The Suicidal End Bluff by Adam Schoenfeld

Bluffing in Limit Hold ’em is nothing like bluffing in No-Limit Hold ’em. In a Limit game, you can rarely price an opponent out of the pot if he has any kind of a made hand or draw. Sometimes you’ll try a bluff on the river because your opponent can no longer chase, but even so, his pot odds are usually so overwhelming that he’ll call with a weak hand.

Although bluffing in Limit Hold ’em is difficult, all good players understand that they need to do it on occasion. But there happens to be one situation where bluffing is absolutely never advisable, which I like to call the “suicidal end bluff” and see it used all too often.

Here’s a classic example of a suicidal end bluff from a $15/$30 Limit Hold ’em game I was playing. The player in second position opened for a raise to $30. I was in third position with pocket Queens and re-raised to $45. The player to my left capped the betting by re-raising to $60. It folded around to the big blind, and he made the call for $45 more. That’s a big call to make – you should never be calling three more bets out of position unless you have a premium hand – so he had to have either a huge hand or he was a weak player making a big mistake. In any case, the original raiser called $30 more, I called $15 and we headed to the flop four-handed.

The flop came 8h-6d-7h, a highly coordinated board. It wasn’t the greatest flop for Q-Q. If someone was totally out of line with 10-9, they flopped the nuts. If someone had the A-K of hearts, they were actually a favorite over my hand. And someone could have had a set of sixes, sevens or eights. But at the same time, I still had an over-pair to the board, so it certainly wasn’t the worst flop imaginable.

The player in the big blind checked, the initial raiser checked, and I decided to bet out, putting $15 into a pot of $250. I knew I couldn’t get rid of any draws, but I wanted to maybe thin the field by getting rid of a player with just a random Ace or King. After I bet $15, the player behind me raised to $30 and then the big blind re-raised to $45. The player to my right folded, and the action was back on me. And here’s a key concept: because I could close the action and show strength, I capped it to $60, rather than just calling, as I would have done if there were additional raises available behind me. The player to my left folded, and the big blind called $15 more.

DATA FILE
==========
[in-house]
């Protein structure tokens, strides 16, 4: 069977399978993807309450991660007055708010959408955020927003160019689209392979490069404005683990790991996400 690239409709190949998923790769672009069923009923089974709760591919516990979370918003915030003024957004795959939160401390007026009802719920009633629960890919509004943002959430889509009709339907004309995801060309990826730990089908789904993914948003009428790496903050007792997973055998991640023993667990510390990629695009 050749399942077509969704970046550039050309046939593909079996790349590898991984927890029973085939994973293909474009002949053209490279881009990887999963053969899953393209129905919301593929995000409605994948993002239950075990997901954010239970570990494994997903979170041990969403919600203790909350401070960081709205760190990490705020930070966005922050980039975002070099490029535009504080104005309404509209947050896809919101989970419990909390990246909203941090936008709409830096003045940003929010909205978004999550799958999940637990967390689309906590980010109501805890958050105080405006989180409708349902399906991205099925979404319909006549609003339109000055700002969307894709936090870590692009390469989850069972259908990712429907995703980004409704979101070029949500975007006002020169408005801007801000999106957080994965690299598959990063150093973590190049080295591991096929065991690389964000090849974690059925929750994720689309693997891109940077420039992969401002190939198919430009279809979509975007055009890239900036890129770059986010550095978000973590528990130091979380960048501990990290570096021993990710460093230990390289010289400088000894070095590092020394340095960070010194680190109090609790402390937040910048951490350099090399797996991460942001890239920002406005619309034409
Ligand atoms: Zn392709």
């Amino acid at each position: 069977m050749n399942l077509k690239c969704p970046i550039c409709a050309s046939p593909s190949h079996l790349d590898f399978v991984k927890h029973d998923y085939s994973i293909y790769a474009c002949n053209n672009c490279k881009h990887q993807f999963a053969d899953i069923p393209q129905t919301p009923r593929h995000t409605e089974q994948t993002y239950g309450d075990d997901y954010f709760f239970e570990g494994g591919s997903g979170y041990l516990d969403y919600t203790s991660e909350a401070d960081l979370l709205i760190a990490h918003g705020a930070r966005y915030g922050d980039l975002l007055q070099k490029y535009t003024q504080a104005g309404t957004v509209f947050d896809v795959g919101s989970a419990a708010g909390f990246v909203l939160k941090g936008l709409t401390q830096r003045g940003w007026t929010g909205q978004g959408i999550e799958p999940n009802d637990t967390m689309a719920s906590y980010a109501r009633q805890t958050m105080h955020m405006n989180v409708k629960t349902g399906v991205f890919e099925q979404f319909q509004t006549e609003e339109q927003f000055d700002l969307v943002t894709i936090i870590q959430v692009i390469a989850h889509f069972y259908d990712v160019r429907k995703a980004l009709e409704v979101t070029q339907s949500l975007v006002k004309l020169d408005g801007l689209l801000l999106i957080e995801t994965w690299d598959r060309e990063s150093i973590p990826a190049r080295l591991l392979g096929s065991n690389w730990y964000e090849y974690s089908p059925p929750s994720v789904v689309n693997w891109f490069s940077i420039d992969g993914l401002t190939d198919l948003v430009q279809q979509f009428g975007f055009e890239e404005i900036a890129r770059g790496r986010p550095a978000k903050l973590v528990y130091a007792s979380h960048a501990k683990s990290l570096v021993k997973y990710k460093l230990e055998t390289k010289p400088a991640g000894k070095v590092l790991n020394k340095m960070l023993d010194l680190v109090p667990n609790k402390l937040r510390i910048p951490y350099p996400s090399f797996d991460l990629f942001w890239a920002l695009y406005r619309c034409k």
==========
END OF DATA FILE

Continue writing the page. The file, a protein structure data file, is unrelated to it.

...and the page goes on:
So, now it was just me and the big blind – the player who called three extra bets pre-flop and check-raised the flop – going to the turn.

The turn was a great card for me, the 3c. It didn’t complete any draws; any hand that was worse than mine on the flop was still worse than mine on the turn. My opponent checked, I bet $30 and he called. And I must admit that I had no idea what hand he could possibly have at this point. My best guess was that he had a draw, because a lot of people will play their draws aggressively on the flop and then slow down on the turn when they miss.

The river brought the 7d, pairing the board. If he held a seven, then he just made the best hand, but I couldn’t really think of a hand where he had a seven. He checked, which really made it clear he didn’t have a seven. If he had a seven, wouldn’t he bet there to guarantee I’d have to call behind him and not check behind him? Confident that I had the best hand, I bet my queens for $30 more into a pot of $460. And he surprised me by check-raising to $60.

Naturally, it crossed my mind that he could have had A-7 or a full house, but this was a situation where, even if I suspected I was beat, I had to call $30 with the pot at $550. So I called, and what was his hand? Jh-9c.

His first mistake: calling $45 more from the big blind pre-flop with J-9 off-suit when other players had shown tremendous strength. His second mistake: semi-bluffing the flop and getting involved in a capped pot, which was way too aggressive with only an up-and-down straight draw.

But his biggest mistake came on the end. He’d totally whiffed and checked. I bet and he tried the check-raise bluff. With the strength that I’d shown, what hands could I possibly have had that I’d fold for $30 more there? He threw away $60 on the river, plain and simple. This was the very definition of the suicidal end bluff.

In No-Limit Hold ‘em, a big bluff would have a chance of working in that spot. But in Limit Hold ’em, you have to recognize situations where a bluff just won’t work. Fold your hand, and save yourself a lot of money.

Adam Schoenfeld